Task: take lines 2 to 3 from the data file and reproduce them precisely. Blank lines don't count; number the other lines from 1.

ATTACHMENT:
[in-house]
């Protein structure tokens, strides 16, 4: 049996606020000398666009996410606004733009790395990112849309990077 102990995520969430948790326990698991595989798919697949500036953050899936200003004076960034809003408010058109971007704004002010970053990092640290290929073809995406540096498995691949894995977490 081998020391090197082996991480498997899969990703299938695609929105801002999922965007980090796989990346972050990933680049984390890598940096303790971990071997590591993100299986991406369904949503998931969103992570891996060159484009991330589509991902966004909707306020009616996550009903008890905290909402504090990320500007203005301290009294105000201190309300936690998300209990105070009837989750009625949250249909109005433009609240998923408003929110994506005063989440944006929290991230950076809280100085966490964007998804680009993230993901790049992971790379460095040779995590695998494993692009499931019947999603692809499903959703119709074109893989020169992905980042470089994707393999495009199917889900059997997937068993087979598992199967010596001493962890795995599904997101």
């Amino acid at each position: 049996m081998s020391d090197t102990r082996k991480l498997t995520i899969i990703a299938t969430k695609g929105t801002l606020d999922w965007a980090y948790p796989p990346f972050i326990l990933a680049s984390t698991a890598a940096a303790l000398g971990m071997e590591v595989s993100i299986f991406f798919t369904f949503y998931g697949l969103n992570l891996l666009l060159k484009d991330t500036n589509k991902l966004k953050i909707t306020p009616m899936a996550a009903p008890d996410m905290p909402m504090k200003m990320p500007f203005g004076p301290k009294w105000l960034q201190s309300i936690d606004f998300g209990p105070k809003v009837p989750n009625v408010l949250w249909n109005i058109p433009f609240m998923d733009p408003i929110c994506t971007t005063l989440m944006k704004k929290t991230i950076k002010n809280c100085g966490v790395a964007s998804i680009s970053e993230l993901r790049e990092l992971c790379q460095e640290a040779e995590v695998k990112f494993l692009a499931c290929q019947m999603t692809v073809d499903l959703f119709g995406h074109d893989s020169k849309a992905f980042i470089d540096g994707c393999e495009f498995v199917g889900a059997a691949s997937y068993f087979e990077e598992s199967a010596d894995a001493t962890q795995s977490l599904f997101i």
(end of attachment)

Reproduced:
């Protein structure tokens, strides 16, 4: 049996606020000398666009996410606004733009790395990112849309990077 102990995520969430948790326990698991595989798919697949500036953050899936200003004076960034809003408010058109971007704004002010970053990092640290290929073809995406540096498995691949894995977490 081998020391090197082996991480498997899969990703299938695609929105801002999922965007980090796989990346972050990933680049984390890598940096303790971990071997590591993100299986991406369904949503998931969103992570891996060159484009991330589509991902966004909707306020009616996550009903008890905290909402504090990320500007203005301290009294105000201190309300936690998300209990105070009837989750009625949250249909109005433009609240998923408003929110994506005063989440944006929290991230950076809280100085966490964007998804680009993230993901790049992971790379460095040779995590695998494993692009499931019947999603692809499903959703119709074109893989020169992905980042470089994707393999495009199917889900059997997937068993087979598992199967010596001493962890795995599904997101």
């Amino acid at each position: 049996m081998s020391d090197t102990r082996k991480l498997t995520i899969i990703a299938t969430k695609g929105t801002l606020d999922w965007a980090y948790p796989p990346f972050i326990l990933a680049s984390t698991a890598a940096a303790l000398g971990m071997e590591v595989s993100i299986f991406f798919t369904f949503y998931g697949l969103n992570l891996l666009l060159k484009d991330t500036n589509k991902l966004k953050i909707t306020p009616m899936a996550a009903p008890d996410m905290p909402m504090k200003m990320p500007f203005g004076p301290k009294w105000l960034q201190s309300i936690d606004f998300g209990p105070k809003v009837p989750n009625v408010l949250w249909n109005i058109p433009f609240m998923d733009p408003i929110c994506t971007t005063l989440m944006k704004k929290t991230i950076k002010n809280c100085g966490v790395a964007s998804i680009s970053e993230l993901r790049e990092l992971c790379q460095e640290a040779e995590v695998k990112f494993l692009a499931c290929q019947m999603t692809v073809d499903l959703f119709g995406h074109d893989s020169k849309a992905f980042i470089d540096g994707c393999e495009f498995v199917g889900a059997a691949s997937y068993f087979e990077e598992s199967a010596d894995a001493t962890q795995s977490l599904f997101i």